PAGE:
In this article we look at display t he internal temperature of an RP2020 to an I2C 16×2 LCD to a raspberry Pi Pico
The internal temperature sensor that comes with the Raspberry Pi Pico is connected to one of the Analog-to-Digital Converters. The ADC pin supports a range of values, which is determined by the input voltage applied to the pin.
In the Raspberry Pi Pico Board, the ADC pins support 12-bits, which means that the value can go from 0 to 4095.
The MicroPython code though can scale the ADC values to a 16-bit range which means the range of values that are available are actually 0 to 65535. The microcontroller operates at 3.3 V, this means that an ADC pin will return a value of 65535 at 3.3 V or 0 when there is 0v. So with some simple code we can easily get the value which we can then display on an LCD
The temperature sensor does not connect to a physical pin on the board but is actually ADC4.
|Pico||Raspberry Pi Pico Development Board|
|Connecting cables||Aliexpress product link|
To connect the display to your Raspberry PI Pico requires just 4 wires, you just need to wire the Vcc and GND PINs from display to VBuS and a GND PINs of RPI Pico, then SDA and SCL PINs from the module to suitable SDA and SCL PINs from Raspberry PI Pico
Here is a layout in fritzing to show this
I use thonny for all development
Now its important to verify the I2C address of your LCD
sdaPIN=machine.Pin(0) sclPIN=machine.Pin(1) i2c=machine.I2C(0,sda=sdaPIN, scl=sclPIN, freq=400000) devices = i2c.scan() if len(devices) == 0: print("No i2c device !") else: print('i2c devices found:',len(devices)) for device in devices: print("Hexa address: ",hex(device))
You will see the I2C address in the REPL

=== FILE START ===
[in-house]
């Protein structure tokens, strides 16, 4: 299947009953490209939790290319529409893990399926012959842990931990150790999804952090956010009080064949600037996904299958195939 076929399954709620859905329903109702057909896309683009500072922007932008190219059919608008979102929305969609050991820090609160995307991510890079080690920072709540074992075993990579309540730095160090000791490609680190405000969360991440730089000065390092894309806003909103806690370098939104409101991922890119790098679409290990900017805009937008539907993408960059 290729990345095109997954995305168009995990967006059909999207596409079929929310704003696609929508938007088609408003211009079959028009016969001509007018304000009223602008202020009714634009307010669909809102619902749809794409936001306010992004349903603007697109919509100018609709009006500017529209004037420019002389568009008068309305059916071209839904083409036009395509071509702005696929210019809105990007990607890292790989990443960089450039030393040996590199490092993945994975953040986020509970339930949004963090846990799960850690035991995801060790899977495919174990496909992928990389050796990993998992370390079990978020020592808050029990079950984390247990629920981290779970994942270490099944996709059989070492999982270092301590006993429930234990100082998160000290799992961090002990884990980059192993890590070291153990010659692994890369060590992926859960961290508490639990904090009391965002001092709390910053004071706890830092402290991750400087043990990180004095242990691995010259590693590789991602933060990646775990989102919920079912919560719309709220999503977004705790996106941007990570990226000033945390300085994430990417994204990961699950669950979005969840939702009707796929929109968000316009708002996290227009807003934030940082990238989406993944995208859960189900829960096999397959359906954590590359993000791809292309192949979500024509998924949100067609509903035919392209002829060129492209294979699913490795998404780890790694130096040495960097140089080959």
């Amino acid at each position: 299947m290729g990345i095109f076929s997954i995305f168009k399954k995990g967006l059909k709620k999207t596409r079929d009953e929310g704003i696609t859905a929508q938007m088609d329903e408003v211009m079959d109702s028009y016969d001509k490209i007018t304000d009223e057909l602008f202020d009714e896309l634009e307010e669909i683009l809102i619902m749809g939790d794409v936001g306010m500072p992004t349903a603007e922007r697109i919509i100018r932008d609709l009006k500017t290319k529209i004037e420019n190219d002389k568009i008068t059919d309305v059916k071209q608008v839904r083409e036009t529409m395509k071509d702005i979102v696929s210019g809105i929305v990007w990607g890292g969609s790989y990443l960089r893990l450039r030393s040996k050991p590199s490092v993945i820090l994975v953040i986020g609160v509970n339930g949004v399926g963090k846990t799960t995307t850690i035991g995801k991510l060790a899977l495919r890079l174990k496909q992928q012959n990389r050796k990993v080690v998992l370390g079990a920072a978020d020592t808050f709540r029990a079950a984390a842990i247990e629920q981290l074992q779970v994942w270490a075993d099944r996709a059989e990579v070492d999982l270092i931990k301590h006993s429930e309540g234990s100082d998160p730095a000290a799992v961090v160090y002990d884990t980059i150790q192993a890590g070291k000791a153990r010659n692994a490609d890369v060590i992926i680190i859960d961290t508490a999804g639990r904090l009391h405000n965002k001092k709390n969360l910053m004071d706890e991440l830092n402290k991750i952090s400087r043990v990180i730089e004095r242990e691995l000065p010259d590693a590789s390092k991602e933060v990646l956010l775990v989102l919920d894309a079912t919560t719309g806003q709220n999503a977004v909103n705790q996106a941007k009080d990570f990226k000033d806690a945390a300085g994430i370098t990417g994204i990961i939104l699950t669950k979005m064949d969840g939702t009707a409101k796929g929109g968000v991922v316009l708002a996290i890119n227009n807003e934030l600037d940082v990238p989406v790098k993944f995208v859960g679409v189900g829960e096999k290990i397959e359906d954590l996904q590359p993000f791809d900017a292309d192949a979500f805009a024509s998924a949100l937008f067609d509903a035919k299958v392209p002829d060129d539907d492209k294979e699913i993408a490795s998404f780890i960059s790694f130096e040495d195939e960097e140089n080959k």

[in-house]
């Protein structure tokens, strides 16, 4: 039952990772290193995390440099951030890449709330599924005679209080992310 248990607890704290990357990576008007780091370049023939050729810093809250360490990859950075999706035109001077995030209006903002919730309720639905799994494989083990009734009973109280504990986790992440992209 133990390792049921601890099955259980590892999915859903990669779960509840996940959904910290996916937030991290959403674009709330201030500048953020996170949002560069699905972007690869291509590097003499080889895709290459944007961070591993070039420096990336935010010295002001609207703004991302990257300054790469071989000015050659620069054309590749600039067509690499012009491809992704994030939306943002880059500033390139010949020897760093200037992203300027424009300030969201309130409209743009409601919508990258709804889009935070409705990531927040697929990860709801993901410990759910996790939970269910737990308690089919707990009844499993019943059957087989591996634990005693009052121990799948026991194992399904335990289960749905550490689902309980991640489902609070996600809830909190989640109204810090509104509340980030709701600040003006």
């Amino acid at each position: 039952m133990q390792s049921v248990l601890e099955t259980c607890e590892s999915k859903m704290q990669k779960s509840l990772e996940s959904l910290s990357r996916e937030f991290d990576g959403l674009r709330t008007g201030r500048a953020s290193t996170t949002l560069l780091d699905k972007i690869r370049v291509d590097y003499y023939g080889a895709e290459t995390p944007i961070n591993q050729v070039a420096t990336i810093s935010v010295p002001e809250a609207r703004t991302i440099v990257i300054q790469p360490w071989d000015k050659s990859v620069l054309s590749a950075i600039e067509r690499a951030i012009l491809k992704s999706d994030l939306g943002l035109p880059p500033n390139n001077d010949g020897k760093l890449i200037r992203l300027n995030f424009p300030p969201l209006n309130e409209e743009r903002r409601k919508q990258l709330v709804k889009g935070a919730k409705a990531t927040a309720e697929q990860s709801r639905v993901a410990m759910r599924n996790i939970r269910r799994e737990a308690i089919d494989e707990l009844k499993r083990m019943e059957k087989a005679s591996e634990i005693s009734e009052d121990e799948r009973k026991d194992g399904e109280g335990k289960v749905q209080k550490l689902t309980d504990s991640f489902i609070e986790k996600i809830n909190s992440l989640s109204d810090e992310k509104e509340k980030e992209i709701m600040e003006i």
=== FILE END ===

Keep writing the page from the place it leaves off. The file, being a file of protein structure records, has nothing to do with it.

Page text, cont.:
You then need to copy 2 libraries to your Pico filesystem
In Thonny, go to top menu File => Save Copy => Raspberry Pi Pico and save each file to the board with the same name as downloaded and with a .PY extension when saving it to the board.
Now that you have done all that, lets create a simple clock which will display the date on line 1 and the time on line 2
Now lets look a complete example
from machine import I2C,Pin,ADC #import libraries to handle Pins, I2C and ADC from time import sleep from lcd_api import LcdApi from pico_i2c_lcd import I2cLcd I2C_ADDR = 0x27 totalRows = 2 totalColumns = 16 #Internal Temperature sensor is connected to ADC 4 sensor_temp = ADC(4) conversion_factor = 3.3/65535 #get temperature value from ADC 4 internal sensor def get_temperature(): reading = sensor_temp.read_u16() * conversion_factor temperature = 27 - (reading - 0.706)/0.001721 return temperature i2c = I2C(0, sda=machine.Pin(0), scl=machine.Pin(1), freq=400000) lcd = I2cLcd(i2c, I2C_ADDR, totalRows, totalColumns) #define a customized LCD icon for º (degree sign) degree = bytearray([0x1c,0x14,0x1c,0x00,0x00,0x00,0x00,0x00]) #degree sign 'º' will be used as chr(0) in program lcd.custom_char(0, degree) while True: lcd.putstr("Temperature:\n"+str(get_temperature())+" C"+chr(0)) #display temperature to LCD sleep(4) lcd.clear()
Now keep in mind this is internal temperature for t he Rp2040 and will all likelihood not be the same as the ambient temperature of the surroundings. We will look at temperature sensors in future examples.